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Eye Movement Desensitization And Reprocessing
Finally, an incredibly powerful tool for treating PTSD triggers is eye movement desensitization and reprocessing therapy . With EMDR, you and your therapist identify topics that need to be treated. Then, you participate in an EMDR session where you recall a specific topic while your therapist waves a pen or finger in front of your eyes. They may also provide specific coaching as well. The combination of memory recall and physical movement engages the brain. It allows both hemispheres of the brain to process the trauma optimally and accurately. This promotes safe storage in your long-term memory.
Finally, PTSD triggers can be distressing and interfere with your quality of life. But treating PTSD and these corresponding triggers is possible. We have several options available for trauma treatment including CBT, Neurofeedback, and EMDR. Please contact me to learn more about trauma counseling soon.
What Are Ptsd Triggers
First, its helpful to explore what PTSD triggers are and how they affect you. A PTSD trigger is, in many ways, a reminder. Exposure to a trigger causes your mind to reexperience a terrible event or time period. Anything could be a trigger. For example:
- seeing a news report on TV
- hearing an explosion or sudden, loud, noise
- touching objects connected to the trauma
- tasting food
- smelling an odor, such as gasoline, perfume, or cologne
In some ways, our brains do this when we interact with the world. For instance, the smell of fresh-baked bread might remind you of your travels to Italy. With trauma, its a bit different. A triggering event sends your brain back to the traumatic experience. You relive it in detail. This happens because your brain still hasnt fully processed what happened and is stuck in danger mode. So, how to deal with PTSD triggers? An important step is finding a therapist who specializes in treating trauma.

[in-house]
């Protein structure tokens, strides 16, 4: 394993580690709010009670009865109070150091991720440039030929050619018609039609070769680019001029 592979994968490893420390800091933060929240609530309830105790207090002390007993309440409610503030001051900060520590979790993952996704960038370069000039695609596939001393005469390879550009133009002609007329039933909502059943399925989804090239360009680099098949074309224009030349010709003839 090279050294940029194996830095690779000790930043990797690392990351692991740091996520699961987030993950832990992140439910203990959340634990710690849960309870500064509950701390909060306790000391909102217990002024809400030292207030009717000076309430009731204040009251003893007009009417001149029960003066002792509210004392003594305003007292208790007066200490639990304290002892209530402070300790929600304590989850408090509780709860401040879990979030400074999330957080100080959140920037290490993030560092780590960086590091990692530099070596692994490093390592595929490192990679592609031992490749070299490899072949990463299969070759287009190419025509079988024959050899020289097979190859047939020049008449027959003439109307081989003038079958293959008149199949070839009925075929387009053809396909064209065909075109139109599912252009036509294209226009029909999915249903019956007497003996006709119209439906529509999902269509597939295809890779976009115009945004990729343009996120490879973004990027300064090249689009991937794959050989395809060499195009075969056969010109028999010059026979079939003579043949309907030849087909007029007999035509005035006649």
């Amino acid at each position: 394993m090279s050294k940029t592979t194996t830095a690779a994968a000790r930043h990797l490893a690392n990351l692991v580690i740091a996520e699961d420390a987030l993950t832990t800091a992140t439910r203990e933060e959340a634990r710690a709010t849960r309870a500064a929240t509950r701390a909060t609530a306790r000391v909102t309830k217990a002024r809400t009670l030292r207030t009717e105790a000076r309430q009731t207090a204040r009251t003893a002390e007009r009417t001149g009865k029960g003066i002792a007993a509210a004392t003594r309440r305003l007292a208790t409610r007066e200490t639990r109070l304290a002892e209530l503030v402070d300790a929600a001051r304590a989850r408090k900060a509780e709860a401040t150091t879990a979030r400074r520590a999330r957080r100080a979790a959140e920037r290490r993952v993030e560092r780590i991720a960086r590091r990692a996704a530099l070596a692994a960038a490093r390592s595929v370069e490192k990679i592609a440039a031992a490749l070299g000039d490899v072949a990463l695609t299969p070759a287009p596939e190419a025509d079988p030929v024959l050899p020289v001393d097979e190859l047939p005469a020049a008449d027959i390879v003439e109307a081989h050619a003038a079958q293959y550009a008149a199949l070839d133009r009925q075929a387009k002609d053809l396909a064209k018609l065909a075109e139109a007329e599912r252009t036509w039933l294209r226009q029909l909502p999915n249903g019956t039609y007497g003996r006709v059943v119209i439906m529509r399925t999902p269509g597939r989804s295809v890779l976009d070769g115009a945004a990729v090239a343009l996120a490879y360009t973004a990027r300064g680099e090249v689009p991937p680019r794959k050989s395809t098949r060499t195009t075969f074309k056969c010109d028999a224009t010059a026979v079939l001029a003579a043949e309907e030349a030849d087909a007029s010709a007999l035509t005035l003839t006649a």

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Identify Early Signs Of Triggers
Sometimes, triggers may seem like they come out of nowhere and youre swept away to memories of a traumatic event.
When triggers happen, there are usually early cues or signs that the traumatic memory is being triggered. The key is learning to identify those early symptoms.
5 Ways to Identify early Trigger Symptoms
Increase your awareness by identifying early trigger symptoms, by Very Well Mind.
The more you practice increasing your awareness of yourself and your surroundings, the more aware you will become.
How Do Children And Teens React To Trauma
Children and teens can have extreme reactions to trauma, but their symptoms may not be the same as those seen in adults. In young children under the age of 6, symptoms can include:
- Wetting the bed after having learned to use the toilet
- Forgetting how or being unable to talk
- Acting out the scary event during playtime
- Being unusually clingy with a parent or other adult
Older children and teens usually show symptoms more like those seen in adults. They also may develop disruptive, disrespectful, or destructive behaviors. Older children and teens may feel guilty for not preventing injury or deaths. They also may have thoughts of revenge.
For more information, see the National Institute of Mental Health brochure, Helping Children and Adolescents Cope With Disasters and Other Traumatic Events.